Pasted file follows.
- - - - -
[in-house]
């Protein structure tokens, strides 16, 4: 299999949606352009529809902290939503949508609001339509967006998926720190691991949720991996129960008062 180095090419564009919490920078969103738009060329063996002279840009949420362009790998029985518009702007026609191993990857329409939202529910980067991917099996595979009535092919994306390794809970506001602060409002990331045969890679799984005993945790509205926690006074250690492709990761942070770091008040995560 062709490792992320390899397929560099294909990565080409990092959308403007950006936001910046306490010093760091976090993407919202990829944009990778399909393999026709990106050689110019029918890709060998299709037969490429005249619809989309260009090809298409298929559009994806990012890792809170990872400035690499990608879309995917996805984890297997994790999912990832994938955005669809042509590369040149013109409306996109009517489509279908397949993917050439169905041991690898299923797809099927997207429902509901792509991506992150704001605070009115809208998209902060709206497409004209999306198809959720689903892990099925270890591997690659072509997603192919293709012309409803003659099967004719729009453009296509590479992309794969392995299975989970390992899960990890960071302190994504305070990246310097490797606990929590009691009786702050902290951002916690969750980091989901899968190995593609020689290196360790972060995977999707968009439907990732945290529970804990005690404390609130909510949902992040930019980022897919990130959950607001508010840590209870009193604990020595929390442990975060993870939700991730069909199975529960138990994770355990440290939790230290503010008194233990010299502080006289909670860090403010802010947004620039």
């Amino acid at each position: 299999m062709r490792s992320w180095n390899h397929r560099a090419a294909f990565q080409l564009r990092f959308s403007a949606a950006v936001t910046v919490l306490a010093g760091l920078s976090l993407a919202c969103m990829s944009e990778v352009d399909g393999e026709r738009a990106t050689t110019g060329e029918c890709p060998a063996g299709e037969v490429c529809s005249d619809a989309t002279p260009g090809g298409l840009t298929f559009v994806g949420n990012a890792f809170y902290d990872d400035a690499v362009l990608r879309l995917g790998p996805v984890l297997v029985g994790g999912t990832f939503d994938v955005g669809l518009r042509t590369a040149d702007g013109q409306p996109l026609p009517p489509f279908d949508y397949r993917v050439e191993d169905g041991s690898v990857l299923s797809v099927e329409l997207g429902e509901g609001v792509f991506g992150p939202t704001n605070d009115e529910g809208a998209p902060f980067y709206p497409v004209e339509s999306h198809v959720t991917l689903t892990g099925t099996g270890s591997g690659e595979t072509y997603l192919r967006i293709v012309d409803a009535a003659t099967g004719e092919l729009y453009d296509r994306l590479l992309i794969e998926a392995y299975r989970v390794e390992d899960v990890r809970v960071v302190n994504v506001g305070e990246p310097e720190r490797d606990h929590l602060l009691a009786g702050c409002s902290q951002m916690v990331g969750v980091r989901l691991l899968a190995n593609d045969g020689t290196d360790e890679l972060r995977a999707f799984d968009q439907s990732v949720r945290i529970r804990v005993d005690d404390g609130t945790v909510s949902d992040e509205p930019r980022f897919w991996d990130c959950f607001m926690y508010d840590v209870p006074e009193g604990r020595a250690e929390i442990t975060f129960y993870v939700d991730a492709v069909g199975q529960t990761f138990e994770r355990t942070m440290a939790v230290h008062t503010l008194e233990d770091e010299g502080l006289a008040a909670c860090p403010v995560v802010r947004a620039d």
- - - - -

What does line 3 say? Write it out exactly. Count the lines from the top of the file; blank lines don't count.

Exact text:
């Amino acid at each position: 299999m062709r490792s992320w180095n390899h397929r560099a090419a294909f990565q080409l564009r990092f959308s403007a949606a950006v936001t910046v919490l306490a010093g760091l920078s976090l993407a919202c969103m990829s944009e990778v352009d399909g393999e026709r738009a990106t050689t110019g060329e029918c890709p060998a063996g299709e037969v490429c529809s005249d619809a989309t002279p260009g090809g298409l840009t298929f559009v994806g949420n990012a890792f809170y902290d990872d400035a690499v362009l990608r879309l995917g790998p996805v984890l297997v029985g994790g999912t990832f939503d994938v955005g669809l518009r042509t590369a040149d702007g013109q409306p996109l026609p009517p489509f279908d949508y397949r993917v050439e191993d169905g041991s690898v990857l299923s797809v099927e329409l997207g429902e509901g609001v792509f991506g992150p939202t704001n605070d009115e529910g809208a998209p902060f980067y709206p497409v004209e339509s999306h198809v959720t991917l689903t892990g099925t099996g270890s591997g690659e595979t072509y997603l192919r967006i293709v012309d409803a009535a003659t099967g004719e092919l729009y453009d296509r994306l590479l992309i794969e998926a392995y299975r989970v390794e390992d899960v990890r809970v960071v302190n994504v506001g305070e990246p310097e720190r490797d606990h929590l602060l009691a009786g702050c409002s902290q951002m916690v990331g969750v980091r989901l691991l899968a190995n593609d045969g020689t290196d360790e890679l972060r995977a999707f799984d968009q439907s990732v949720r945290i529970r804990v005993d005690d404390g609130t945790v909510s949902d992040e509205p930019r980022f897919w991996d990130c959950f607001m926690y508010d840590v209870p006074e009193g604990r020595a250690e929390i442990t975060f129960y993870v939700d991730a492709v069909g199975q529960t990761f138990e994770r355990t942070m440290a939790v230290h008062t503010l008194e233990d770091e010299g502080l006289a008040a909670c860090p403010v995560v802010r947004a620039d």